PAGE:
Coffee & Electronic Cigarettes

Cigarettes are chic, arty & make one more interesting. Everything from French New Wave Cinema to indie films from the 90’s feature characters who love themselves a good ciggie. There is something aesthetically pleasing from observing someone smoking.

For example, French women love their Paris cafes. Their art of sipping a cafe au lait & then smoking a cigarette is surprisingly chic. Watching the air blow into the (almost) perpetually grey Paris sky is almost a work of art.

Not so glamorous, were my times smoking cigarettes behind the 7-11 in my school uniform. However, cigarettes were not so much about sophistication but rebellion. It was an escape from my right winged school atmosphere.

Fast forward into my adulthood, I was living in New York City & traveling. Cigarettes were expensive (still are). However, I found a way to budget them into my already tight budget. Some of my fondest memories were hanging out on the stoop with my neighbors. We’d smoke a couple cigarettes, talk & even put on a play or two.

There were plenty of perks with being a smoker. When I was in Tokyo, they still had smoking sections both outside & in restaurants + cafes. I loved the smoking sections in the coffee shops. It was nice & quiet. It enhanced the coffee tasting experience. The outdoors smoking section (the Japanese don’t want you to walk & smoke) was as much as a bonding experience as my stoop.

It’s an unexpected subculture for Tokyo. Tokyoites who ignore anti-smoking campaigns, love it. Businessmen, chic ladies who do lunch, Harajuku girls, punks & other Tokyo subcultures gather in that one spot with a common goal, which is to smoke an awesome cigarette. The smoking sections are set aside all over the Japanese capital (along busy sidewalks), distinguishing the smokers from the non-smokers.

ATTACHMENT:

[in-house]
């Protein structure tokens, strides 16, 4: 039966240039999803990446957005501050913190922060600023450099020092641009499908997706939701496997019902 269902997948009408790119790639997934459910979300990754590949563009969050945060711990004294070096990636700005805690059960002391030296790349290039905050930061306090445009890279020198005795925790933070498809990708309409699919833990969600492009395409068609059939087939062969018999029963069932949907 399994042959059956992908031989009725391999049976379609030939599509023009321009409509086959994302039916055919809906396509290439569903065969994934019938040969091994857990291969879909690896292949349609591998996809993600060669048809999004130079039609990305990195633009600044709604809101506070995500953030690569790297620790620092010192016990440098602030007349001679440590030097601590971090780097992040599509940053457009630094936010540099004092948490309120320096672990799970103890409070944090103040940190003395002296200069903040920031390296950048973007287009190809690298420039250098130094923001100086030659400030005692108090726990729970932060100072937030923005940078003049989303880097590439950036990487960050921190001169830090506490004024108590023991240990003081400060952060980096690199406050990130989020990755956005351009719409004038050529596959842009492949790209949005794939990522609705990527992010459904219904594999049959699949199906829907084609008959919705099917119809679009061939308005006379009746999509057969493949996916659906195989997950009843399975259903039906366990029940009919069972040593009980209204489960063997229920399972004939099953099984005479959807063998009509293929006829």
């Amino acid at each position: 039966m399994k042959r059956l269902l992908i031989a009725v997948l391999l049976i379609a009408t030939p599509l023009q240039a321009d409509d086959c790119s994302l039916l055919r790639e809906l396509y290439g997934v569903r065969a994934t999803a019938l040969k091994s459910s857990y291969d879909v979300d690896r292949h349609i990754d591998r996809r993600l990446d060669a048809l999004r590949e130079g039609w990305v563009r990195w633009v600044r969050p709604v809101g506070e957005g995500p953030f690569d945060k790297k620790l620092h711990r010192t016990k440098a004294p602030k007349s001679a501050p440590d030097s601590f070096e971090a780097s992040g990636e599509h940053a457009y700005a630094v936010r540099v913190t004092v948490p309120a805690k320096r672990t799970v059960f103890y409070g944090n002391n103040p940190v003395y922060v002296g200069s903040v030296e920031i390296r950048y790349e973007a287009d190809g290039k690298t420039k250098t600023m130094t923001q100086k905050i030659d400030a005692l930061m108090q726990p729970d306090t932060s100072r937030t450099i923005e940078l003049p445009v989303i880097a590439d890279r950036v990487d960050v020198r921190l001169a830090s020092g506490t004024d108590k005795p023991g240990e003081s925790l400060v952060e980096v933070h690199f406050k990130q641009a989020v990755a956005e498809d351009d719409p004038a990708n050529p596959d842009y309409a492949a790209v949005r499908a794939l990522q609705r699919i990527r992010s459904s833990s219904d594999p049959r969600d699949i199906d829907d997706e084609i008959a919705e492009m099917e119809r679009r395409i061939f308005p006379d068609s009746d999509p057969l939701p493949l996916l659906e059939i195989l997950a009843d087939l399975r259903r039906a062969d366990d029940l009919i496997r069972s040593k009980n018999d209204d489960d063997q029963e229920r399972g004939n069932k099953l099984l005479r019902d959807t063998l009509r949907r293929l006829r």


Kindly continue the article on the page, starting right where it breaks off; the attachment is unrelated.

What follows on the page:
On a trip to London, I bought a pack of Pall Malls. They sounded very English & proper. So, I smoked one while walking in Camden & yuck. It tasted rancid. Not even a gourmet coffee could diminish that flavor. Did I enjoy a few ciggies? duh. It was delightful having a drink at the pub & then going outside, feeling wide awake from the chilly London winter & smoking a ciggie.

Returning to the States, something odd happened. I began hating the taste of cigarettes. Every time I lit one, inhaled & blew the smoke out, the sensation remained, but I quickly wanted a mint. Two months after London, I stopped smoking. However, it didn’t take me long to start over again. My brain still loved the sensation. In June of last year, I decided to quit cold turkey. No patches, no gum, I just stopped.

Amazingly, I wasn’t craving it. Of course, I’ve snuck in a cigarette or two, since quitting. Also, every once in a while, I’ll get a craving. I tried smoking. However, this time I had difficulties inhaling the smoke. When I walk around, my fingers are still in cigarette smoking mode.

Recently, my friend Melinda introduced me to the electronic cigarette (some have nicotine, some do not). I took a couple puffs. It felt euphoric. Driving around, I could smoke my electronic cigarette in the car with the windows up. It could be smoked anywhere, which makes it great for not having to go out in shit weather.

Tokyo, New York & even the 7-11 back parking lot made for great cigarette smoking memories. London was my last hurrah when it came to chain smoking. Now, modern technology has revolutionized cigarettes quenching the craving sans the nicotine. As always, it still pairs up great with a big cup of coffee.

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